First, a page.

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Say I have a specification of preconditions and postconditions for a function. Is there a field of computer science that studies the automated generation of functions that satisfy those specifications?

For example: Preconditions:

  • I is a list
  • Q is a binary relation specifying a total order on the elements in I

Postcondition:

  • O is a list
  • There exists a bimap B (and its complement B') such that
    • O[B[j]] = I[j], and
    • O[j] = I[B'[j]],
    • for every j, 0 <= j < n,
  • For every x, 0 < x < n, Q(O[x - 1], O[x]) is true.

The set of functions that satisfy this (I hope unambiguous) specification are the sorting algorithms. So, how do we get a computer to take this specification, and give us a sorting algorithm?

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  • $\begingroup$ Please add tags you think are relevant. Related questions:What kind of symbolic transformations/calculus exist on preconditions and postconditions? what closure properties? Are there many possible specifications for the same function, and if so can the equivalence of two specifications be determined symbolically? Can they be transformed into each other? How can we determine the form of the specification that is simultaneously unambiguous, contains no redundant/tautological statements, and contains no irrelevant information or contradictions. $\endgroup$ – Brent Apr 13 '15 at 4:07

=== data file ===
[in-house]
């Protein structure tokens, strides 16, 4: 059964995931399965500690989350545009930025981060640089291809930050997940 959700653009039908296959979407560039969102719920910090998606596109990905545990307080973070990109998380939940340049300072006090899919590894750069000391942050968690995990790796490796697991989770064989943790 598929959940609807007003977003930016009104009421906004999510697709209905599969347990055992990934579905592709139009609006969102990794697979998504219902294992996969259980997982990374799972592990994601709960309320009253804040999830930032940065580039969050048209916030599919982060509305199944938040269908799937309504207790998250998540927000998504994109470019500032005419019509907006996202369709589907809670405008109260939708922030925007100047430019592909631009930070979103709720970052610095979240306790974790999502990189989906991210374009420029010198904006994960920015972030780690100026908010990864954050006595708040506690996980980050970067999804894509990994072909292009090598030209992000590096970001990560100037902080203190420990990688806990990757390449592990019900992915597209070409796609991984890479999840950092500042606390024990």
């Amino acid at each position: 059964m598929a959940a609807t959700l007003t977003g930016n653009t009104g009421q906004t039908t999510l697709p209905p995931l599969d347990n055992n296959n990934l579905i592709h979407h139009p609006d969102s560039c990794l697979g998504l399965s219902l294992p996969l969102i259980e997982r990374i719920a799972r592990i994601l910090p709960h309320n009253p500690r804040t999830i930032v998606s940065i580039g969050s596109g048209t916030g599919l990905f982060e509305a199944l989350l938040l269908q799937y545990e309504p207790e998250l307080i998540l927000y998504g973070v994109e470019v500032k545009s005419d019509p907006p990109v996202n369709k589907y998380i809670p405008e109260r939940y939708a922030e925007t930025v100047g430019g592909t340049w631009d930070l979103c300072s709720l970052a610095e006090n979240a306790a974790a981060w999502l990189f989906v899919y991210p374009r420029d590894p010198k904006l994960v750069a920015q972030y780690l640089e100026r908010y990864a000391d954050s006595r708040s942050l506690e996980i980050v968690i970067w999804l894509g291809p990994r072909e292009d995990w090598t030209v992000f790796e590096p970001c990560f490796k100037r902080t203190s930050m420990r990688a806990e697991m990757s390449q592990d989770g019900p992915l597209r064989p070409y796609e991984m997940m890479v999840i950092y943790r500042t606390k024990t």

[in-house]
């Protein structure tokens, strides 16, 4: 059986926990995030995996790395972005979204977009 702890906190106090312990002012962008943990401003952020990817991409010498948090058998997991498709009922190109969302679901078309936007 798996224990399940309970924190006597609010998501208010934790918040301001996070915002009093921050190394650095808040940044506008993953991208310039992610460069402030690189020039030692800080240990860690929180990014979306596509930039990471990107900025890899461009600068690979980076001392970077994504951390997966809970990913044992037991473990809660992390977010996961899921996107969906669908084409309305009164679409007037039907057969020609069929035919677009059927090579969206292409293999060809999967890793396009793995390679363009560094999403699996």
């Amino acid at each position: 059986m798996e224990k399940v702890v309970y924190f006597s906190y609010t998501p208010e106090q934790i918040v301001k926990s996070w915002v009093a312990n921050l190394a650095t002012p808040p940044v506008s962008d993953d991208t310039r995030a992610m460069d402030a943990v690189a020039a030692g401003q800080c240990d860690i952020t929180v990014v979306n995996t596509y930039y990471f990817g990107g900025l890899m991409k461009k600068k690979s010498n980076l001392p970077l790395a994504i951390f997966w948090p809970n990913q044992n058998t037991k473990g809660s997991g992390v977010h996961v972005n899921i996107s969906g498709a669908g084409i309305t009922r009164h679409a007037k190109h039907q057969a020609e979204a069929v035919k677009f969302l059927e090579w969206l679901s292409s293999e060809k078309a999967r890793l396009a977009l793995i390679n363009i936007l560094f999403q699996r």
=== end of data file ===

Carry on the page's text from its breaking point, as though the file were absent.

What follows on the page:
• $\begingroup$ One area that you might be interested in is "sketching" (program sketching); there's been a bunch of publications on that topic in recent years. It's sort've of the vein you are looking for -- not exactly, but related enough that it might interest you. $\endgroup$ – D.W. Apr 13 '15 at 5:30
  • $\begingroup$ Sure: enumerate all programs up to some length and try to verify for each that they have the required property. Certainly not computable in general, but you may be lucky. It's basically theory exploration turned around. $\endgroup$ – Raphael Apr 13 '15 at 10:08
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The phrase to look for is "program synthesis". There's lots of literature in the programming literature on this topic; I suggest using Google Scholar to search through the literature and find relevant publications.

These days one hot approach is using "program sketching". In program sketching, the programmer specifies a template for the code: partial code, with some holes left blank. The tool then automatically tries to fill in those holes in a way that is consistent with the preconditions/postconditions, or is consistent with some provided test cases. There's lot of literature on this topic. For an introduction to this line of work, I'll suggest the following tutorial:

The Sketching Approach to Program Synthesis. Armando Solar-Lezama. Tutorial at PLDI 2012.

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